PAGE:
(In the last Quick Tip, we showed how to calculate the cost of delay — the profit lost from a one-week slippage in a product development project.)
Some managers do resist these calculations, saying that the market for their products is so uncertain that they cannot estimate what would happen to sales if product introduction slips. They are correct for a very few bleeding-edge products where the market is essentially unknown. These calculations also break down for government projects for which there is no profit motive. But for 90% of product development projects, such statements belie a lack of marketing homework.
Another group says that they could never get marketing and engineering to agree on the assumptions underlying such calculations. True enough. However, this problem is actually a blessing. Doing the calculations requires engineering and marketing to grapple with the market conditions driving urgency. Until these two groups reach a common understanding on the market drivers, engineering is unlikely to really believe in the urgency, and their behavior will reflect this ambivalence.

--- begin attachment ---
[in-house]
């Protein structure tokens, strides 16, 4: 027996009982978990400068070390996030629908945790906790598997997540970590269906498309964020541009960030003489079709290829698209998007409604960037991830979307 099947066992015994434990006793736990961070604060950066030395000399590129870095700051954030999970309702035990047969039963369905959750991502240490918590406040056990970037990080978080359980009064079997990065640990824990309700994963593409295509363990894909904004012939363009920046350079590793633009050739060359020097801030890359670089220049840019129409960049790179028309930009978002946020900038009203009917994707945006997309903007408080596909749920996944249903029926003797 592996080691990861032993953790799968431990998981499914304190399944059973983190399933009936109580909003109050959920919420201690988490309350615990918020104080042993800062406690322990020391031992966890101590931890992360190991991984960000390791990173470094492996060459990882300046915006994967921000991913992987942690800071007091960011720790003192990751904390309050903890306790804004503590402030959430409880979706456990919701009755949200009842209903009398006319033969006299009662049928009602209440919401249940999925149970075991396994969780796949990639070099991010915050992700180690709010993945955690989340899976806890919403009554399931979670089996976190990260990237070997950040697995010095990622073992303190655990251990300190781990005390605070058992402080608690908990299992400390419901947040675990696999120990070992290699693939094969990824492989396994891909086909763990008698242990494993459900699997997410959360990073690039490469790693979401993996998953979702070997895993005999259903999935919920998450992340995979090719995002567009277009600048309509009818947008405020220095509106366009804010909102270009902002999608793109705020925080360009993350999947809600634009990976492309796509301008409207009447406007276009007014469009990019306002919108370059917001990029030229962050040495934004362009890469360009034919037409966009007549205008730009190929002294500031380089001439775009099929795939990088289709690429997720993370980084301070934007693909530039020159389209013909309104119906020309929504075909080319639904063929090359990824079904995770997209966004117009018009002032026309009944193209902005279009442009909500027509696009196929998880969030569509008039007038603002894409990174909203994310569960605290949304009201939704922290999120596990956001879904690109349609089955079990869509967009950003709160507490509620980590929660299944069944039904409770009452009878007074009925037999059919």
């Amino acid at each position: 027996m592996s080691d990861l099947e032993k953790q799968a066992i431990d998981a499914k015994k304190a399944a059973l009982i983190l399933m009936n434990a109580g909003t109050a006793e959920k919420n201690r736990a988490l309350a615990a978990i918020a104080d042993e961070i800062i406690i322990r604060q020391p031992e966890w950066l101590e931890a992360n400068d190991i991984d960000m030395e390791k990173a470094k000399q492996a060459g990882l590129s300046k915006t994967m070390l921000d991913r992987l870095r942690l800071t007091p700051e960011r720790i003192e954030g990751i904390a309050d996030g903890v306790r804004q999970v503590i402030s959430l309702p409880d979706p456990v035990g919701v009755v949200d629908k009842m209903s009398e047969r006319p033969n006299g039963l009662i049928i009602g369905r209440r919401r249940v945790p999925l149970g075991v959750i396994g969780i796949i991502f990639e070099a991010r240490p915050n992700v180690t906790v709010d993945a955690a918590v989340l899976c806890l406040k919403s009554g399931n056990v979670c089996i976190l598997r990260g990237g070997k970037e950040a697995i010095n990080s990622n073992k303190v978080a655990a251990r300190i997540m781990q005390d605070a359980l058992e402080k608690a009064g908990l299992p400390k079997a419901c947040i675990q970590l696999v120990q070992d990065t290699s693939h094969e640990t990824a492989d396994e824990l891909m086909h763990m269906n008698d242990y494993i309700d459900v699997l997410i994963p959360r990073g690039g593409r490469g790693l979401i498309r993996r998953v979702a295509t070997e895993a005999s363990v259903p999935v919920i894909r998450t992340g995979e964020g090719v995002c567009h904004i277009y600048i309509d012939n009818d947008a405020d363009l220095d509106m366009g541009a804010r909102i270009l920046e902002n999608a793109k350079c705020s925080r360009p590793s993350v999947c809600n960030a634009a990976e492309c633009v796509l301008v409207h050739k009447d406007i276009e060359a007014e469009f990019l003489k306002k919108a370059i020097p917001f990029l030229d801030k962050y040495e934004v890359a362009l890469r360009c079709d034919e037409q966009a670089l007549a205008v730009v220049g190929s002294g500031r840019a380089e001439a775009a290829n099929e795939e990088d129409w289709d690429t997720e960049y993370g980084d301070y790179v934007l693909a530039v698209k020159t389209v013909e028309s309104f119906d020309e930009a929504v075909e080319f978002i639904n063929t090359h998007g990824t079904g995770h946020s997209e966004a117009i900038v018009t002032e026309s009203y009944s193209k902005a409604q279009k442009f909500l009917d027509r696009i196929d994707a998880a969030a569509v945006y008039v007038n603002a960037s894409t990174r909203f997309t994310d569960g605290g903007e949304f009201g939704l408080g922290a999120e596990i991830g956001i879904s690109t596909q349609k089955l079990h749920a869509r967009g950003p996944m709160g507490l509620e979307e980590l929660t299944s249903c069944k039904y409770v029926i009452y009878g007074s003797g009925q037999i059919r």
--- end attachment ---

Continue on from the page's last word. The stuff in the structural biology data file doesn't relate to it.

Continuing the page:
Yet a third group says that management would not believe or act on such numbers even if they had them. True again, and this is why we put great effort into education when we work with clients to implement a cost-of-delay system. We show the finance people why they need to keep these tools simple. We coach senior management in working with development teams so the teams can make better, faster project decisions — decisions that will not be overruled by management later. You can do the same; just don’t assume that this education will happen automatically.
(c) Copyright 2013 Preston G. Smith. All Rights Reserved.